27. An apparatus as in claim 25 further comprising logic for identifying a unique circuit breaker and for communicating an imminent trip condition of the unique circuit breaker.
28. An apparatus as in claim 25 that allows the power to be transferred to a power distribution grid.
29. An apparatus as in claim 15 further comprising circuitry for remotely reporting a circuit condition based on the circuit parameter, the remote reporting being delivered to one or more of the following: computer email, wireless pager, computer network server/webpage, and hardware landline phone link.
30. An apparatus as in claim 1 further comprising circuitry for remotely reporting a circuit condition based on the circuit parameter, the remote reporting being delivered to a computer server broadcasting a webpage to display adjustable parameters for all critical links to the home circuitry, the adjustable parameters including one or more of the status of mechanical and electrical faults of the circuitry; transmission of critical information to other users in case of pending alarm conditions; and the number of power connections with specified locations of each power connection.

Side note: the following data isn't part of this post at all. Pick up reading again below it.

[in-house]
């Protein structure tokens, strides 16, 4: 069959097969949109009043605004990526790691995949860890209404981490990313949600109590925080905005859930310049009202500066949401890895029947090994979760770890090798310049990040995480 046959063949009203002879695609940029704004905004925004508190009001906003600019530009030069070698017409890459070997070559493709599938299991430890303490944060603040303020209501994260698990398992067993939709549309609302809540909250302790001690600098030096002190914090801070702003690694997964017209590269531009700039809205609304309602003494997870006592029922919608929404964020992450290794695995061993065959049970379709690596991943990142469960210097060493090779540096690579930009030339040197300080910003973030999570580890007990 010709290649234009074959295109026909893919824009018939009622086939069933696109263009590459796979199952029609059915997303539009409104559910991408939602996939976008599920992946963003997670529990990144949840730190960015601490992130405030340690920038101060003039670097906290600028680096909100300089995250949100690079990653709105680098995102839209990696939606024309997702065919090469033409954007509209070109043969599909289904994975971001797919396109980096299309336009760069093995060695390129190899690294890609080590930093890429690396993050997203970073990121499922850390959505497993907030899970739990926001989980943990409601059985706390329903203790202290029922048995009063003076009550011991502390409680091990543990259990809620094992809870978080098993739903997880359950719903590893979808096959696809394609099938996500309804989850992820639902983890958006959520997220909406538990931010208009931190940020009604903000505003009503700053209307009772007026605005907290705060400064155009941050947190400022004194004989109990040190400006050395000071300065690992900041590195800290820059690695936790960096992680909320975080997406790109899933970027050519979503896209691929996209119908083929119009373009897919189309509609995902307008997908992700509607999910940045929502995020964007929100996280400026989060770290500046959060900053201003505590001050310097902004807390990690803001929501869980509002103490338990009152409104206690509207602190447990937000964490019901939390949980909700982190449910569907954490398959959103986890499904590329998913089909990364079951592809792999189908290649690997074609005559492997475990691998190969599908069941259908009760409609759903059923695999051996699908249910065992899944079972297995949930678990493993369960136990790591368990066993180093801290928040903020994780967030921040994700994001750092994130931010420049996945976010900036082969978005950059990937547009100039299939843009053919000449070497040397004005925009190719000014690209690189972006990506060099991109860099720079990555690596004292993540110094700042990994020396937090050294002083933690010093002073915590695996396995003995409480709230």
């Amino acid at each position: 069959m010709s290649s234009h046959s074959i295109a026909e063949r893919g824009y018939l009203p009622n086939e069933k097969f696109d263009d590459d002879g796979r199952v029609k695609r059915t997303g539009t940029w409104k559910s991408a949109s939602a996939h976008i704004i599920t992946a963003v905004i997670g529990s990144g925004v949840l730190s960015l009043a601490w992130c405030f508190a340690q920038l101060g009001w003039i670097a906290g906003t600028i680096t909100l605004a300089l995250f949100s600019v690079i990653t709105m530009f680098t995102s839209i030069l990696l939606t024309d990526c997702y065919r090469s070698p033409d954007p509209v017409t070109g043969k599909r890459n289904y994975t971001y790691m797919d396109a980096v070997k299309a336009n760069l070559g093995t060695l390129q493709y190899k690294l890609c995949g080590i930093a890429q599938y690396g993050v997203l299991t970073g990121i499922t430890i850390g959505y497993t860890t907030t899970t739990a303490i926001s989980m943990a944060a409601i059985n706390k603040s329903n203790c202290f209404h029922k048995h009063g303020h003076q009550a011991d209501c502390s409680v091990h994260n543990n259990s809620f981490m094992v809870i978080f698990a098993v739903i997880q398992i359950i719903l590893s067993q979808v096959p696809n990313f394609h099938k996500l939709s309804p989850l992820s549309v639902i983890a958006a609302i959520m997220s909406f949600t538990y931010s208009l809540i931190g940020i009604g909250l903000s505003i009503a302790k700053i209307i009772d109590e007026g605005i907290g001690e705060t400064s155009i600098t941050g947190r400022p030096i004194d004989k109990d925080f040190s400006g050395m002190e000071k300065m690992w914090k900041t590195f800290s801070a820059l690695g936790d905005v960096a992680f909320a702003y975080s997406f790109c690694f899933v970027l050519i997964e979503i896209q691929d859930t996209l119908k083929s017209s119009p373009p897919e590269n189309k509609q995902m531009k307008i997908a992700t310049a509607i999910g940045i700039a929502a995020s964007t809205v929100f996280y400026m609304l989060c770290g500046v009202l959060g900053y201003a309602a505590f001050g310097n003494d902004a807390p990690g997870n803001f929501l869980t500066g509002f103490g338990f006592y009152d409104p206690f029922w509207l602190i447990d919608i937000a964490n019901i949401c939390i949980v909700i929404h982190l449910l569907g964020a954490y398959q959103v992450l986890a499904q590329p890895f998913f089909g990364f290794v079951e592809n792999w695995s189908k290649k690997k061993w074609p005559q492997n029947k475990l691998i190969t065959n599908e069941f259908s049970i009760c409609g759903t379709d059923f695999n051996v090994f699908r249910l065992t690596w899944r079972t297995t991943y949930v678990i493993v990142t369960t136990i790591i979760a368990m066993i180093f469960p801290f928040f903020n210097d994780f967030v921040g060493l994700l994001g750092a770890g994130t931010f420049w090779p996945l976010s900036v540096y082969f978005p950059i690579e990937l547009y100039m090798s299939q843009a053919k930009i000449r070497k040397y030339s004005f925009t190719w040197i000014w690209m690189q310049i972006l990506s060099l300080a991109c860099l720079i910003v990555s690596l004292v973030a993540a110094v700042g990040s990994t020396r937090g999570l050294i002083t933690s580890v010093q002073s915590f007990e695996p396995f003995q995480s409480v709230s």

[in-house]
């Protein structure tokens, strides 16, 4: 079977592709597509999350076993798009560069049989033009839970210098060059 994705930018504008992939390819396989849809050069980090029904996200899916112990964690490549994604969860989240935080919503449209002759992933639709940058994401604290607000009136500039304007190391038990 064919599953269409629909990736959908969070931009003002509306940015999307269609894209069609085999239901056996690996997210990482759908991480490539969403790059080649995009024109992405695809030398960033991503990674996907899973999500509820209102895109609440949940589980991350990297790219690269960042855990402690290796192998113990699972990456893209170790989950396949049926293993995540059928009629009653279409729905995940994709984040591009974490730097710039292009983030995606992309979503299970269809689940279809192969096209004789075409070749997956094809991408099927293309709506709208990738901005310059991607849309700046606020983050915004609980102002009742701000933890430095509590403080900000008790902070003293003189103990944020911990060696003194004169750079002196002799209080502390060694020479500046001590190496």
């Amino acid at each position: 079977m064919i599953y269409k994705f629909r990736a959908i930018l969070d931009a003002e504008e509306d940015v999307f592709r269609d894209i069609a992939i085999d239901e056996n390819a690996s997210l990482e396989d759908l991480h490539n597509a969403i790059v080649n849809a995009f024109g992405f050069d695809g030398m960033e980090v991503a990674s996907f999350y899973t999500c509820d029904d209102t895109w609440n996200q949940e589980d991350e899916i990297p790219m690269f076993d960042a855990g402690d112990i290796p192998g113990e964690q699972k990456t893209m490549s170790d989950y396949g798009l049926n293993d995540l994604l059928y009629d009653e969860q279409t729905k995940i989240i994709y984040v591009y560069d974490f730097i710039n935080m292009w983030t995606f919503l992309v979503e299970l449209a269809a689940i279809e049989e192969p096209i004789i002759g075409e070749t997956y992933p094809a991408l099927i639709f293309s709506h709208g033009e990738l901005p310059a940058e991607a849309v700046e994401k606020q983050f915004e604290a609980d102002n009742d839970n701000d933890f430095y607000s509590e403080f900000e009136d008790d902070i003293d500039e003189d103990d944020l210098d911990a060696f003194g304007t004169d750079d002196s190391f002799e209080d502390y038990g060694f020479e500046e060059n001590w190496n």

31. An apparatus as in claim 15 further comprising data storage and circuitry for identifying a specific circuit and for storing information regarding the circuit.
32. An apparatus as in claim 31 wherein the specific circuit information includes a circuit breaker trip level, the device further including circuitry for keeping power delivery below the circuit breaker trip level.
33. An apparatus as in claim 1 further comprising the linkage to a computer server broadcasting a webpage to display adjustable parameters for all critical links to the home circuitry, these can include the status of mechanical and electrical faults of the circuitry, and transmission of critical information to other users in case of pending alarm conditions (i.e., unsafe temperatures have been reached), wherein the number of power connections are also displayed which give the specifics of each location and includes the before and after power levels after setup.
Description
FIELD OF THE INVENTION

The present invention relates to circuitry for detecting degraded electrical power connector circuitry and for preventing potentially dangerous conditions resulting therefrom.

BACKGROUND OF THE INVENTION